Ira Aldridge was born July 24, 1807, in New York City. Aldridge’s first exposure to live theatre was from the balcony of the Park Theatre, where the city’s performance arts was thriving. Then, with a booming interest, having acted with the African Grove Theatre, and still a teenager, Aldridge moved to London and toured many provinces in Europe. In 1826, Aldridge played Othello at London’s Royalty Theatre and made his London debut. Aldridge, despite having faced racism and prejudice from fellow actors and critics alike, became the first prominent black american actor to establish mainstream success in Shakespearean roles and to grace the stage of a major London theatre.
Image: NYPL Digital Gallery
Nelson Mandela was born on this day, July 18, 1918. As we remember his life and legacy, we also celebrate Nelson Mandela International Day. On November 2009, the United Nations General Assembly designated July 18 as a day of commemoration of the former South African President’s contribution to the culture of peace and freedom.
To learn more about Mandela Day, click here.
2014 Harlem Book Fair -
Watch Book TV’s live coverage of the 16th annual Harlem Book Fair from the New York Public Library. Topics include African-American literature, a conversation with Tracey Syphax, and a panel on the…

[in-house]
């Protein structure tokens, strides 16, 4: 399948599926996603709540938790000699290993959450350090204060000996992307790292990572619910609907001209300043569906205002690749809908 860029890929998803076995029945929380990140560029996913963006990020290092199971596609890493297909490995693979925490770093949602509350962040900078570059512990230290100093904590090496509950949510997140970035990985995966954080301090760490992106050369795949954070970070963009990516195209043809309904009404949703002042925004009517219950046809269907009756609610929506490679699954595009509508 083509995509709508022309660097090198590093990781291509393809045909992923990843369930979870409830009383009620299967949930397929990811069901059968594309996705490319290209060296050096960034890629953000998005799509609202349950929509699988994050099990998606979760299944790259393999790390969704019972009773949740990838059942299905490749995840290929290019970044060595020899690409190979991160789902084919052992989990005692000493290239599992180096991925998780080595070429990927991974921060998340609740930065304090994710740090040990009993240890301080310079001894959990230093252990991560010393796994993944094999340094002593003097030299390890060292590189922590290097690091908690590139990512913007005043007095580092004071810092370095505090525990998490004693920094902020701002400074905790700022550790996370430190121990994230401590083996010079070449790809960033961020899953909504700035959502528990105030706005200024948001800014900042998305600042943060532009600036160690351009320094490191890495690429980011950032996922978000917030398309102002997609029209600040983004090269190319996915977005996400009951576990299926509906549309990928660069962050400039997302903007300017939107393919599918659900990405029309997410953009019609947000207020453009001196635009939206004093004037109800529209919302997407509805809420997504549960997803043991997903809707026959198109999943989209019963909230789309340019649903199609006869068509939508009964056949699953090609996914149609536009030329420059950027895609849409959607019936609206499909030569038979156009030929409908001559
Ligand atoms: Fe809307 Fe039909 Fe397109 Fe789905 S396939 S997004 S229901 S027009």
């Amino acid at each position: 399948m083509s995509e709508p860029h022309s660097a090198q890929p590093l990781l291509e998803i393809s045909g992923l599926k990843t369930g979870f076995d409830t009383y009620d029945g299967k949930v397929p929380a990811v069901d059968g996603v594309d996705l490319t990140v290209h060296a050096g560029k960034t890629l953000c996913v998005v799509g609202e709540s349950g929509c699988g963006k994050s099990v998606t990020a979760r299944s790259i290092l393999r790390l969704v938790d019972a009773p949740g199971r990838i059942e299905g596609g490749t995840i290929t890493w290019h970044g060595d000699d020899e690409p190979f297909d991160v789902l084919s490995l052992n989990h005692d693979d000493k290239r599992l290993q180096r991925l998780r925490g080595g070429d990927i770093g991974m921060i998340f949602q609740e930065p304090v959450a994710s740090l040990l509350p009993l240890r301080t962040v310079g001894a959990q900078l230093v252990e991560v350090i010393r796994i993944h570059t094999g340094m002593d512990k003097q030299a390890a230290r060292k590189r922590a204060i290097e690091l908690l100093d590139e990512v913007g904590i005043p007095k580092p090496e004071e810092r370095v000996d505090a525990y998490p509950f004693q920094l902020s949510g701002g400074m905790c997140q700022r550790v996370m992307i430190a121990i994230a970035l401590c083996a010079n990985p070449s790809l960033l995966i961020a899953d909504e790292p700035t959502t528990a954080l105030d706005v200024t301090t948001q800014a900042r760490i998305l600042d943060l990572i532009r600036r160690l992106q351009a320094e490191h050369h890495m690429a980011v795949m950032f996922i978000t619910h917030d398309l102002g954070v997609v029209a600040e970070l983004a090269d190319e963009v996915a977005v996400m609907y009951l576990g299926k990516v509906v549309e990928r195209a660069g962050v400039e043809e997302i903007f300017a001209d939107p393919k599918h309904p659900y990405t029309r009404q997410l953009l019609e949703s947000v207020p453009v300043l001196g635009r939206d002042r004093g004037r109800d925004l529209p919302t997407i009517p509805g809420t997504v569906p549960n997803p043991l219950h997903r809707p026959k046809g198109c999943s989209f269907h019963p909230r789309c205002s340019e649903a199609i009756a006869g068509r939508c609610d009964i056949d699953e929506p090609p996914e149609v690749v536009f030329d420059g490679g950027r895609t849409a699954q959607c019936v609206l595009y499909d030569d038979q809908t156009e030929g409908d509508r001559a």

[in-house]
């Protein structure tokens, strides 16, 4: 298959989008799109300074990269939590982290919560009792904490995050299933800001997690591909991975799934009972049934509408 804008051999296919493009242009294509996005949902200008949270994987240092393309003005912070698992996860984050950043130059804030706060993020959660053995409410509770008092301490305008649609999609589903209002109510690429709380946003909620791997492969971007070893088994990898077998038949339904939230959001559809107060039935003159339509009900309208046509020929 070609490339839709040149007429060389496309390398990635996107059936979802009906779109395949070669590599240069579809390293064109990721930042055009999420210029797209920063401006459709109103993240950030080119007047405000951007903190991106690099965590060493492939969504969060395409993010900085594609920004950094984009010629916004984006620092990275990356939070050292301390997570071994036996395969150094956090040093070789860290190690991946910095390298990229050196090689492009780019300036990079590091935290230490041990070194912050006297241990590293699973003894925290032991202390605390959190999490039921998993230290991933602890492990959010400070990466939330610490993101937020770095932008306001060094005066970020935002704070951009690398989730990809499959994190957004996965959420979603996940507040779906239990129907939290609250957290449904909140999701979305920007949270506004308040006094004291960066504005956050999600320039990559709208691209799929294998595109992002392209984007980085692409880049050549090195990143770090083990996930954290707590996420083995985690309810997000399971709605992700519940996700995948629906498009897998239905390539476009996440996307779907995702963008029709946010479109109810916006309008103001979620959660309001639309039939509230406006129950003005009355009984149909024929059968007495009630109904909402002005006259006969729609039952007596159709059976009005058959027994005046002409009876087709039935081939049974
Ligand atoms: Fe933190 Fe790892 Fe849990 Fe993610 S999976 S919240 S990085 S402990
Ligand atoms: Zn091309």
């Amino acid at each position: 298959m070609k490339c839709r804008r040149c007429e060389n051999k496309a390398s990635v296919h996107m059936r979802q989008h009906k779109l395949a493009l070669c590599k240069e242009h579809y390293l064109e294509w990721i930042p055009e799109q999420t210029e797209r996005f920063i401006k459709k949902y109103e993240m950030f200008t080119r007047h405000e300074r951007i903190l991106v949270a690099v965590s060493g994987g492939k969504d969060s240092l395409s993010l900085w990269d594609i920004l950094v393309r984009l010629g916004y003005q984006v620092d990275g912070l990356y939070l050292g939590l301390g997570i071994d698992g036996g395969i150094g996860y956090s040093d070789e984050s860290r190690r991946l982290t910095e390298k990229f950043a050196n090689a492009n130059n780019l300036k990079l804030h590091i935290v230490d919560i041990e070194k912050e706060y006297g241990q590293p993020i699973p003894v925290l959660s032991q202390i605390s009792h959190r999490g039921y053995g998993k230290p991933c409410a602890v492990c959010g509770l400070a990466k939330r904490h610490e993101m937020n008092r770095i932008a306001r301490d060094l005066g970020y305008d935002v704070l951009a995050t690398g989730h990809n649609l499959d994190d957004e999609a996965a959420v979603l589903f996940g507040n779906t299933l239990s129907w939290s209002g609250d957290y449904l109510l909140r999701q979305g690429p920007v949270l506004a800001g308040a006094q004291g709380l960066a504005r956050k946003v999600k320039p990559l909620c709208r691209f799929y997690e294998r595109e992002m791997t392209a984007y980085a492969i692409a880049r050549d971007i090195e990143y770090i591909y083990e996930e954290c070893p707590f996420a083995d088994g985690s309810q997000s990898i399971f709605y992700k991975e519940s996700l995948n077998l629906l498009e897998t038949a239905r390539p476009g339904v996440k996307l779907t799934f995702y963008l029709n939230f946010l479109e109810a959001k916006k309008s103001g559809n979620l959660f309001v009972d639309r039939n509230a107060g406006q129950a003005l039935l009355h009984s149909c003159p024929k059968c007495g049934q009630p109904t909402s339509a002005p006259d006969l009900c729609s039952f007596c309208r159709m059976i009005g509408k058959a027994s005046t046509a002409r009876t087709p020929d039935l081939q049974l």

Saturday, July 12, 2014. 11am-6pm
Stop by the 16th Annual Harlem Book Fair and the 1st Annual HBF Urban Arts & Lit Book Festival.
Panel discussions will be held in the Schomburg’s Langston Hughes Auditorium and broadcasted live on C-SPAN2.
Friday, August 1 at 6:00 p.m.
This month’s First Fridays at the Schomburg is themed “For the Love of House Music,” in honor of Frankie Knuckles. Known as the “Godfather,” Knuckles helped build House, a style of Chicago dance music that revolutionized club culture in the ‘70s and ‘80s and still resonates around the world today. Check out our wonderful displays, sign-up for a membership, and visit our Schomburg Gift Shop while networking and dancing the night away.
Our DJs for the night will be DJ Masai and DJ Frankie Paradise.
For More Information and to Register, Click Here
As you celebrate Independence Day, check out this photo from our Photographs and Prints Division of a 4th of July celebration in St. Helena Island, South Carolina (year unknown).
Image ID: 1260135
50 years ago on July 2, 1964, President Lyndon B. Johnson signed the Civil Rights Act into law, outlawing discrimination on the basis of race, color, national origin, sex, and religion. This legendary bill was enacted 10 years after the Supreme Court Ruled, in the historic Brown v. Board of Education case, that the racial segregation of children in public schools violated the Equal Protection Clause of the Fourteenth Amendment.